We are currently in negotiations for a new contract. We do not trust our union representatives. Since 2014, they have given away approximately 90 percent of our benefits, creating a split within our membership. Now, they recently took a strike vote because the owners only offered a two percent raise. How do we support a union that gives us a two percent raise and gives themselves 10 percent? We have been fighting physical, verbal, and mental abuse for years. Our representative refuses to process our grievances...

How do we trust a union who is just out to enrich themselves? We filed with the NYSDOL [New York State Department of Labor] and nothing happens. We are tired. We need a change. [During] our last strike in February 2013 for our Employee Protection Provision, we froze on the picket line, and the Union returned us to work empty-handed. It seems like all we do is lose.”

In reply, DPSCD teacher Khara pointed out that the “unions, which are supposedly workers’ organizations, actually have an interest in atomizing or splitting apart the working class.”

She explained that the unions will not defend workers because they support the capitalist profit system, referring to teachers’ experiences during the sickouts in 2015 which was suppressed by AFT President Randi Weingarten and the Democratic Party. “We need to fight for fully-funded equal education across-the-board, with more schools and trillions in funding—not war and endless dollars to killing in Ukraine.”

Khara denounced the role of both capitalist political parties, and urged workers to reject the unions’ support for Biden. “He ran on ‘following the science,’ and look what happened. We need to fight independently, for a socialist program, to establish our rights.”

Will Lehman, a worker at Mack Trucks and a leader of the IWA-RFC who ran for president of the United Auto Workers last year, told the group, “I saw your intervention at Warren Truck and really appreciated that. That type of cross-sector work is extremely important. After we established a rank-and-file committee at my plant in Macungie, Pennsylvania, my first intervention was at the picket line of teachers in Scranton, back in 2021. What’s clear is that autoworkers everywhere want to fight. It is not just a question of organization, but political perspective. We do need to unite cross sectors.”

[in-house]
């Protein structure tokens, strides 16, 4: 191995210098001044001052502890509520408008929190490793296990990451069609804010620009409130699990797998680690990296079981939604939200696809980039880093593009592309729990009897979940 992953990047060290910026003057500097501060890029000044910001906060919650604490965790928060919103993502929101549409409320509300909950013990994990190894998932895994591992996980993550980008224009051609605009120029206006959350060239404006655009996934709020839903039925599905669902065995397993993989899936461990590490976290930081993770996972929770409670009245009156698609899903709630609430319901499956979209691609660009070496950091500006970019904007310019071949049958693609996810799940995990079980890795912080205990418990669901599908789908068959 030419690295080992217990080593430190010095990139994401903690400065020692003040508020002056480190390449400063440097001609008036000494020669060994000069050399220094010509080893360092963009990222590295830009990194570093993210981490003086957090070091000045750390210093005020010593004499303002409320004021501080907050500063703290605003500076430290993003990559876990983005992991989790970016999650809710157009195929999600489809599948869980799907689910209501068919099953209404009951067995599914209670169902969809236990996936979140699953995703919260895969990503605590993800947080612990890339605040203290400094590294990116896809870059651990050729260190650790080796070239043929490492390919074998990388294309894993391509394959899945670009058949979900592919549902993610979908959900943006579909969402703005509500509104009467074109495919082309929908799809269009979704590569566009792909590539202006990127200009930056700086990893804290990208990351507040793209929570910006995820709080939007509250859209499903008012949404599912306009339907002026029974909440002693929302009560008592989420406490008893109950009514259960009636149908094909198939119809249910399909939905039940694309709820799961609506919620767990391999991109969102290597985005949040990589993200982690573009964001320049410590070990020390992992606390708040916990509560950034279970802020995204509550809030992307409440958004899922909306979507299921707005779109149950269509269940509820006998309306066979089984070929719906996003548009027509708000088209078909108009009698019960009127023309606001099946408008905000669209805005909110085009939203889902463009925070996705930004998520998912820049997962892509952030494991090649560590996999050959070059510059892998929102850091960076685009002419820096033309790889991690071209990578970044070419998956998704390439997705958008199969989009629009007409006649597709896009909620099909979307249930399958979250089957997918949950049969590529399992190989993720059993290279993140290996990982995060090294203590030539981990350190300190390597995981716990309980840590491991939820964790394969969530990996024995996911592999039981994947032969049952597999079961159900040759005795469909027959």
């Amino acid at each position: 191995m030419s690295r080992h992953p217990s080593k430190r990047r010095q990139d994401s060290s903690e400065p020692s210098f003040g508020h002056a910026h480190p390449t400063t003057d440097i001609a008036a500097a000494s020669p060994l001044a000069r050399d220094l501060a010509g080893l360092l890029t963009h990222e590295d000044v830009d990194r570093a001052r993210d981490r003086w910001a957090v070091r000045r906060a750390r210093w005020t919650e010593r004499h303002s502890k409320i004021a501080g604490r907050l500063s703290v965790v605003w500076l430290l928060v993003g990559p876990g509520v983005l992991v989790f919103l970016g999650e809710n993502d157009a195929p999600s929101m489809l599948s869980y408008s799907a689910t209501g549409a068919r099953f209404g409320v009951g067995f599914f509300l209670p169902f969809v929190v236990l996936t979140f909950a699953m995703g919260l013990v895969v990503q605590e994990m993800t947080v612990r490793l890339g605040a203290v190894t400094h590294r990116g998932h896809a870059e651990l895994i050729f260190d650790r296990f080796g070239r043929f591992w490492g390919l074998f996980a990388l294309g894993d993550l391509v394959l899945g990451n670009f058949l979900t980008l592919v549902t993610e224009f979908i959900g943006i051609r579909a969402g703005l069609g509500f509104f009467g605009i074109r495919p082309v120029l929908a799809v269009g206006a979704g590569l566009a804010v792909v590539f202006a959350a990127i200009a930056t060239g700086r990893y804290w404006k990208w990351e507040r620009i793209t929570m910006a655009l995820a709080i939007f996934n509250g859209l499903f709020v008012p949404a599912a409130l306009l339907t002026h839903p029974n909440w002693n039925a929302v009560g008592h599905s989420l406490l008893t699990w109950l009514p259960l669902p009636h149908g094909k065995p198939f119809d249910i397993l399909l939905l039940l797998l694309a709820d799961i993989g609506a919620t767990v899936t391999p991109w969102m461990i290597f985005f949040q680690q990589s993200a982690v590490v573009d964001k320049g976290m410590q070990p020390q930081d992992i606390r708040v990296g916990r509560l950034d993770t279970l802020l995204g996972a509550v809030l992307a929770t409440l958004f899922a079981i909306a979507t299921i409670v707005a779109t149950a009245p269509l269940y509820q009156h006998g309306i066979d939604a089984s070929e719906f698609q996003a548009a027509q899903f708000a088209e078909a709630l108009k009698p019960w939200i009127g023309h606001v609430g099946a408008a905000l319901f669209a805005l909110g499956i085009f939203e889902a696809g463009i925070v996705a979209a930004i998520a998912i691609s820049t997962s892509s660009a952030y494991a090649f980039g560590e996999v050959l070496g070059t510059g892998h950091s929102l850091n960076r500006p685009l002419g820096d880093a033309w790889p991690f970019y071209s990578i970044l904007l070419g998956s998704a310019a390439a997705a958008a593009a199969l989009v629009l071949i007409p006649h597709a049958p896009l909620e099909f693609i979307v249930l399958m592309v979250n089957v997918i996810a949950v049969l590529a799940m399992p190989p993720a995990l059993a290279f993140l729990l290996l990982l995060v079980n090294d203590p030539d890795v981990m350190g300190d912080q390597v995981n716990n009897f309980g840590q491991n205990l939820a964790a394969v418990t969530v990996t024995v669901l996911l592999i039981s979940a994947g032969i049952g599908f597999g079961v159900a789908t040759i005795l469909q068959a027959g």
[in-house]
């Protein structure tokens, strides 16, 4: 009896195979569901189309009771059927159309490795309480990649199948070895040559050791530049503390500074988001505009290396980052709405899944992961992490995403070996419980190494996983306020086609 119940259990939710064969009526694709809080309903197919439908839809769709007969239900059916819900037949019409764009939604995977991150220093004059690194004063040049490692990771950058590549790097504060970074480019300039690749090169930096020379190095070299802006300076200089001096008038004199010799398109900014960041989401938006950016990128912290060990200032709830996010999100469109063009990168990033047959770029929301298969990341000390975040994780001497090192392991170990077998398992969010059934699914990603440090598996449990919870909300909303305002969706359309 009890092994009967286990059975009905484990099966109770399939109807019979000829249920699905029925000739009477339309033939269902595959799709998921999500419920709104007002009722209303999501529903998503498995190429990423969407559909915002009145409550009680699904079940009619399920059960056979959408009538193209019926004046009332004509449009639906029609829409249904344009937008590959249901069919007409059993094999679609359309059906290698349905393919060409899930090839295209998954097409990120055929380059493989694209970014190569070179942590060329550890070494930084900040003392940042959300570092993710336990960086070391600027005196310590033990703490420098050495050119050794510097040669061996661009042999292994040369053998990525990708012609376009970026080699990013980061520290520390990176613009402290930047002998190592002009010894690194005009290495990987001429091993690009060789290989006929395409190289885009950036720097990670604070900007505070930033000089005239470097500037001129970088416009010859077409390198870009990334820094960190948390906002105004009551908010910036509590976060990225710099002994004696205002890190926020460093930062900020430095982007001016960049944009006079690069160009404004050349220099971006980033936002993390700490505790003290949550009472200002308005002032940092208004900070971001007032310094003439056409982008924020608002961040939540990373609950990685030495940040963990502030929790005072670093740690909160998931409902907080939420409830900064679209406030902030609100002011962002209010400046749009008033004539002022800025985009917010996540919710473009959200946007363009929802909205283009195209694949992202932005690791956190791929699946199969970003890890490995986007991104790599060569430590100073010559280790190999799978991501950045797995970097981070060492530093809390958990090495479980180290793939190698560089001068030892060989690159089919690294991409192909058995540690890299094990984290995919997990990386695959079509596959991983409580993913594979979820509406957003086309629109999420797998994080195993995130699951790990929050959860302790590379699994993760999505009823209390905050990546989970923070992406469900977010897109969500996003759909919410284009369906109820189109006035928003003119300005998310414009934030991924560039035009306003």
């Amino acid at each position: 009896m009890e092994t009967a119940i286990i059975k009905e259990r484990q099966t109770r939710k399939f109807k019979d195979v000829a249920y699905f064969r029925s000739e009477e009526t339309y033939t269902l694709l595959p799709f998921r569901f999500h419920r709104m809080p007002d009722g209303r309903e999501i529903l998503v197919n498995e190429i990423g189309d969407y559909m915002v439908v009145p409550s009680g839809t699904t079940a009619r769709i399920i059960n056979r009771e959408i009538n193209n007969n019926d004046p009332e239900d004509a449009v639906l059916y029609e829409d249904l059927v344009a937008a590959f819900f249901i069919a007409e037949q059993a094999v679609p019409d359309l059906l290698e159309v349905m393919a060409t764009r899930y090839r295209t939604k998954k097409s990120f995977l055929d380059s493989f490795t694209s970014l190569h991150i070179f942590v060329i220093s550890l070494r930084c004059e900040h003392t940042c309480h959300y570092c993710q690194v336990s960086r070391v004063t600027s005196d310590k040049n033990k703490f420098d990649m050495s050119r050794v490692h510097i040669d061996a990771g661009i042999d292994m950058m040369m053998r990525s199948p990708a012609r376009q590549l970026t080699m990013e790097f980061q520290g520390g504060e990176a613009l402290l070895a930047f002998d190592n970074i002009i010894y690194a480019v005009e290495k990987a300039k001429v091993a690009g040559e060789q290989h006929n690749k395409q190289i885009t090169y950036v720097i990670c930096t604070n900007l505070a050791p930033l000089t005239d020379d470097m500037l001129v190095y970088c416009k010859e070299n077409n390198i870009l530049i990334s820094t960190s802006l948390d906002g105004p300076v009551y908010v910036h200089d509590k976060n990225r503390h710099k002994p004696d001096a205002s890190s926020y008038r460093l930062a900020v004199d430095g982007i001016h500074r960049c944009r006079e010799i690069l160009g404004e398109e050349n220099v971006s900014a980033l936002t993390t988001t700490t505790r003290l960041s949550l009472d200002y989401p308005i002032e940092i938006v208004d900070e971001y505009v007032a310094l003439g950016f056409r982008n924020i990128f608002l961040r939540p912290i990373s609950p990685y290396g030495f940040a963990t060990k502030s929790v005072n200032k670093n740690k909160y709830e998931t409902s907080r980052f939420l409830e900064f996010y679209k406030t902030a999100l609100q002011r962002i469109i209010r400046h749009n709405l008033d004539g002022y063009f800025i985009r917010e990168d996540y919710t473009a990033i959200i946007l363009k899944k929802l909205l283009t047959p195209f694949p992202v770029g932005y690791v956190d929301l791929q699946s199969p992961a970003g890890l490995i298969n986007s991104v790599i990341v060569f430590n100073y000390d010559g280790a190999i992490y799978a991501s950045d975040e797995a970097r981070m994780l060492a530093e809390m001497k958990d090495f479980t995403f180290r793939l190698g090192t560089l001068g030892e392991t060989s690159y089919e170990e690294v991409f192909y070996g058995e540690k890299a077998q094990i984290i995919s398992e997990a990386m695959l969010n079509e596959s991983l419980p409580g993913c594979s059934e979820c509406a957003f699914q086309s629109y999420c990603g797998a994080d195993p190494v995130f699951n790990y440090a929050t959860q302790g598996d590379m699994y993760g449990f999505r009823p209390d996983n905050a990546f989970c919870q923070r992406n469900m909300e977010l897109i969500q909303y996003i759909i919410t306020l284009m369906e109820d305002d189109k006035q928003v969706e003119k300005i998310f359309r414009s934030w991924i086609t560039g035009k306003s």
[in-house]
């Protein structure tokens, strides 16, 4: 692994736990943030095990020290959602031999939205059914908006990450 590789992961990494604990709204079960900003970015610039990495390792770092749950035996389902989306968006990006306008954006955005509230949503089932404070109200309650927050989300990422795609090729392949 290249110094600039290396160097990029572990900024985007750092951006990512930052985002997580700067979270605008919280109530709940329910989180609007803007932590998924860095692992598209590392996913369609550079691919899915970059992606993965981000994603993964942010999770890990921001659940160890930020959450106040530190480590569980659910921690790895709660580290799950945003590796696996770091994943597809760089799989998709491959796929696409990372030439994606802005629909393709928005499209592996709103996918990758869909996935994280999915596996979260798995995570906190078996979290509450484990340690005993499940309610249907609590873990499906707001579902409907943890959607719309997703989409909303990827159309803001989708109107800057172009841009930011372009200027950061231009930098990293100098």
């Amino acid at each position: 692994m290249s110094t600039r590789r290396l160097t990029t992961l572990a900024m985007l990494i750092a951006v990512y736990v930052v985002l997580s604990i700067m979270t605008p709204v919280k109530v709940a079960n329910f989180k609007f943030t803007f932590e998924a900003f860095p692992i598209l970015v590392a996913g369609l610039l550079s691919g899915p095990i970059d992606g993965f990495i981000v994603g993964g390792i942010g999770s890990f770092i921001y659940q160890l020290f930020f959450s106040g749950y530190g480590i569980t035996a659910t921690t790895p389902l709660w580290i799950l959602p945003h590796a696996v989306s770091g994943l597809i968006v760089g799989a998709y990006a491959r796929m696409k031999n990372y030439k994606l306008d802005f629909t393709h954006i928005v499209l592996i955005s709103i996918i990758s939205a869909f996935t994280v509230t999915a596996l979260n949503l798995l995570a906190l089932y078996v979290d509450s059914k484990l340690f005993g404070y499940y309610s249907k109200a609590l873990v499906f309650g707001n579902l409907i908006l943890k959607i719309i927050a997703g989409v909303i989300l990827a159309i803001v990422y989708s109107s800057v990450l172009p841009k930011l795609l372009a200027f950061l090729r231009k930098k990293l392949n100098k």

UAW presidential candidate Will Lehman speaks with striking adjunct professors at The New School

Addressing the problems of fears and illegality brought up in the discussion, Lehman pointed that “the union bureaucrats used to be known for saying, ‘There’s no such thing as an illegal strike, just an unsuccessful one.’ Well, they don’t talk that way anymore. We need to know that history. The fact is there’s nothing they can do when we all stand up together.”

Lehman added, “If you are on the fence about joining the rank-and-file committee, we are not advocating individual actions that could get you fired. We are building for a mass movement of the working class. We must bring about this organization of workers that can’t be stopped. The main reason I attended today is to bring your message back to autoworkers. I am very sympathetic to your struggle, what you’ve been through during the pandemic, under-staffing and your struggle against the slashing of the arts.”

Speaking last in the discussion was Lisa, a nurse in New York City. She commented, “I work in a city hospital and I wanted to say that the fight of the working class goes throughout all these industries. The sellouts of the unions are also the same. In New York, doctors are being proletarianized because huge corporations pit doctors against each other in public versus private hospitals. The unions did the same things with nurses when they stood up to fight. We’re given a massive amount of work and 3 or 4 percent wage increases.

“If we pay close attention to the World Socialist Web Site, we see how this struggle is developing not only here in the US but around the world. The building of rank-and-file committees can be done by talking to people in our industries, making them aware of what’s happening, our program and our plan. By connecting, this is how we reach people. In auto, they call it ‘informational pickets.’

“We don’t need these unions. The rank and file only gets stomped on, over and over again. Why? They [the unions] have no interest in fighting. The importance and gravity of the unity of the working class is apparent in light of the crisis of capitalism internationally and the drive to war. I unite with the teachers, the auto workers, let’s build these rank-and-file committees and go forth!”